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Helping Americans Get The Truth About Prescription Drug Savings
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Last week we wrote that we would present a new section of Gabe Levitt’s report on online pharmacies. This week, we are going to start off with the Executive Summary of the report. We’ve given a sample below, but you’ll have to visit to view the whole Executive Summary.

The U.S. government relies on the Government Accountability Office (GAO) for objective and independent research and analysis of government programs and policies that affect public health. GAO’s report entitled Internet Pharmacies: Federal Agencies and States Face Challenges Combatting Rogue Sites, Particularly Those Abroad (the “GAO report”) contains critical inaccuracies and omits important peer-reviewed research to the extent that lawmakers and their staffs will likely draw erroneous conclusions about international online pharmacies that could lead to overreaching and unnecessary enforcement actions that disadvantage consumers and threaten public health. The GAO report was written pursuant to Section 1127 of the Food and Drug Administration Safety and Innovation Act of 2012 (FDASIA), a law dedicated to protecting public health.

In contrast to the GAO report, the following holistic, consumer-focused, evidence-based analysis discusses online pharmacies within the important context of a health crisis caused by high drug prices in America, and can more appropriately guide lawmakers on how to protect the public from counterfeit or substandard medication. Legitimate public health concerns about rogue online pharmacies are being used to encourage legislative, regulatory, and private sector actions that curtail online access to safe and affordable medication. The consequence of overreach could be millions more Americans facing economic hardship or having to forgo prescribed medication, which studies show can lead to more sickness and death.

Fifty million Americans did not fill a prescription due to cost in 2012, according to the Commonwealth Fund. According to the Harvard School of Public Health, over half of Americans who do not take prescription medication due to cost report becoming sicker.1 That means potentially 25 million Americans become sicker each year because they can’t afford prescribed medication. According to the U.S. Centers for Disease Control and Prevention (CDC), about five million Americans buy prescription drugs from foreign sources each year for reasons of cost.  Additional estimates show that between four and five million Americans get their imported prescription drugs through international online pharmacies due to their lower prices.

As a government performance audit, the GAO report must abide by generally accepted government auditing standards (GAGAS). Those standards include a responsibility to meet stringent professional and ethical standards, including “…exercising reasonable care and professional skepticism.Reasonable care includes acting diligently in accordance with applicable professional standards and ethical principles. Professional skepticism is an attitude that includes a questioning mind and a critical assessment of evidence.”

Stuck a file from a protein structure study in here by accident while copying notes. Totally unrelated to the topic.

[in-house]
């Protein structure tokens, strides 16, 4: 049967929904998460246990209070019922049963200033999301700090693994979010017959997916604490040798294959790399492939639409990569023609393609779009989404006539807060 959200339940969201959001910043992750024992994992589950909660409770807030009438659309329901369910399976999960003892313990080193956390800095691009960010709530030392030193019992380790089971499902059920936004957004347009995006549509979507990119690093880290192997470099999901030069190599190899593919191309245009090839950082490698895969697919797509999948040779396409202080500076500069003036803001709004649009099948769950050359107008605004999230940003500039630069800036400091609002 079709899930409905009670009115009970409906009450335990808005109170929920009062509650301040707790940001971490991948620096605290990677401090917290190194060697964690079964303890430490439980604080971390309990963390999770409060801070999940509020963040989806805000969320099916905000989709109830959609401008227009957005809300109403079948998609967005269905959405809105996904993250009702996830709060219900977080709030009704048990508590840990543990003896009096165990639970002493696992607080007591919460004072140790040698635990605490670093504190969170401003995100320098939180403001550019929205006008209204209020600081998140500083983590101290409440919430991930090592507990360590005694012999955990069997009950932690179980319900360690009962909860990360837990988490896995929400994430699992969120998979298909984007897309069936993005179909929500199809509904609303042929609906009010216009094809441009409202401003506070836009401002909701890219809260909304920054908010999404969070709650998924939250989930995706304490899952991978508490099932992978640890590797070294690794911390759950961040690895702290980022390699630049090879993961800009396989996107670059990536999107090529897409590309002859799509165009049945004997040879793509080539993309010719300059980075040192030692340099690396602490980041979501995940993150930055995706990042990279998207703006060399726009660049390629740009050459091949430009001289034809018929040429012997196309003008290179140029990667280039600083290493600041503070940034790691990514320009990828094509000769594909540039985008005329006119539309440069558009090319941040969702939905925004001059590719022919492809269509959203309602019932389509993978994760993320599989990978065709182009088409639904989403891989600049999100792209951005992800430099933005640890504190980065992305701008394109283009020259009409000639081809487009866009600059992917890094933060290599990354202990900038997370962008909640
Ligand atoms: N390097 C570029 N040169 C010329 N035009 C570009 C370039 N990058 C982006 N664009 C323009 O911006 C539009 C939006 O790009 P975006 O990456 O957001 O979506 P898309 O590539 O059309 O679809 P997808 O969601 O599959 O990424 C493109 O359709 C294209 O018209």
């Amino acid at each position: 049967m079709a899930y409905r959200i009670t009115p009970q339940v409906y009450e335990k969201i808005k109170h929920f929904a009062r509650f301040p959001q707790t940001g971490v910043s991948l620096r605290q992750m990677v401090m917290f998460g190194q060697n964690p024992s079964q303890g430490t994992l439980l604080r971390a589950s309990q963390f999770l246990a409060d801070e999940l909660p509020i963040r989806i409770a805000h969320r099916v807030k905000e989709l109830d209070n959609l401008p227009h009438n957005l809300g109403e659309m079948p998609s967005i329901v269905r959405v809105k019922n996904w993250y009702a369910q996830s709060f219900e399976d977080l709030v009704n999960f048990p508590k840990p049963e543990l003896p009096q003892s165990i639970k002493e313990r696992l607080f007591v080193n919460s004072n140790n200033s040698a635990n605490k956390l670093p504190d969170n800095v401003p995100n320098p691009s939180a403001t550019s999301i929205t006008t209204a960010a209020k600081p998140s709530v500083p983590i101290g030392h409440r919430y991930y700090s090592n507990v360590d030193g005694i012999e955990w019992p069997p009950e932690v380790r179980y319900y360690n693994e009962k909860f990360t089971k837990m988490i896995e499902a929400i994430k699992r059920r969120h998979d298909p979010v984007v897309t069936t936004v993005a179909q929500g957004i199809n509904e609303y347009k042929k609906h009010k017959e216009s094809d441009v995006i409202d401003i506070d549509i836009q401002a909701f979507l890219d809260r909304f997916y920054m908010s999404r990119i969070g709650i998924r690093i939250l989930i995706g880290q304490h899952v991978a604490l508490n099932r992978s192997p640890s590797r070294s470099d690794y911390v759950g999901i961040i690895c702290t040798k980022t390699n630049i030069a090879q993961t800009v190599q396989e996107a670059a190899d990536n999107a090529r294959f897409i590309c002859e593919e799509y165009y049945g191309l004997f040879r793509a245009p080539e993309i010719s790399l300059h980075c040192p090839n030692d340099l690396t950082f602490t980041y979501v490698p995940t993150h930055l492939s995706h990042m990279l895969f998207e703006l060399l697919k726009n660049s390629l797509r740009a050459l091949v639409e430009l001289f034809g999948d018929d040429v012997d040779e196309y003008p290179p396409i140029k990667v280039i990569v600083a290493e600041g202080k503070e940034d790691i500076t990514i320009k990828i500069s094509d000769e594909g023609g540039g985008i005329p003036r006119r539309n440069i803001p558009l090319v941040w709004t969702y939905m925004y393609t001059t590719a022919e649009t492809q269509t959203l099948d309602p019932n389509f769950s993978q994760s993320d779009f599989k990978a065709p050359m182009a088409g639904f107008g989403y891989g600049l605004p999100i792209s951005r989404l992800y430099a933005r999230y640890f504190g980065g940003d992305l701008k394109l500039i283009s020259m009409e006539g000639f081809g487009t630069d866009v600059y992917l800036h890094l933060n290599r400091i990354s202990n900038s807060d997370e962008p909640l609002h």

The GAO report does not meet the appropriate performance audit standards because its conclusions are mostly based on consultations with stakeholders that have significant financial interests in the audit’s outcome or the organizations they fund: the GAO seems to rely on their data and positions without a “questioning mind and a critical assessment of evidence.” The GAO also misreports critical data it was provided by industry and government sources. GAO did not consult a wider range of available data, expert analyses, and stakeholders known to its authors that would have resulted in a more balanced analysis.[2] Central to the above, the GAO seems to neglect the public interest by completely omitting a discussion about Americans who rely on safe and effective prescription drug imports ordered from foreign Internet pharmacies, ones the GAO report mistakenly refers to as “rogue.”

To view the whole Executive Summary, please visit “Online Pharmacies, Personal Drug Importation and Public Health.”

1 Harvard School of Public Health/USA Today/Kaiser Family Foundation, Health Care Costs Survey (conducted April 25 –June 9, 2005). The survey finds that 20% of respondents, adult Americans, report not filling a prescription due to cost; 54% of those respondents said their condition got worse as a result. Extrapolated to the 2012 population of adults 18 and older, which is 234,564,071, the number is approximately 25 million people. See [Last accessed 7/5/2014].
2 Such as peer reviewed studies by Roger Bate and Aparna Mathur at the American Enterprise Institute; recommendations from studies funded by the California HealthCare Foundation; and earlier studies by GAO on Internet pharmacies, all of which are discussed in this report. Supporters of buying medications from international online pharmacies include Mature Voices Minnesota, Coalition of Wisconsin Aging Groups, the Congress of California Seniors, Third Power Age, and New York Statewide Senior Action Council; and non-governmental organizations such as and Demand Progress; and companies such as, founded in 2002 to evaluate online pharmacies, U.S. and foreign, and compare their drug prices
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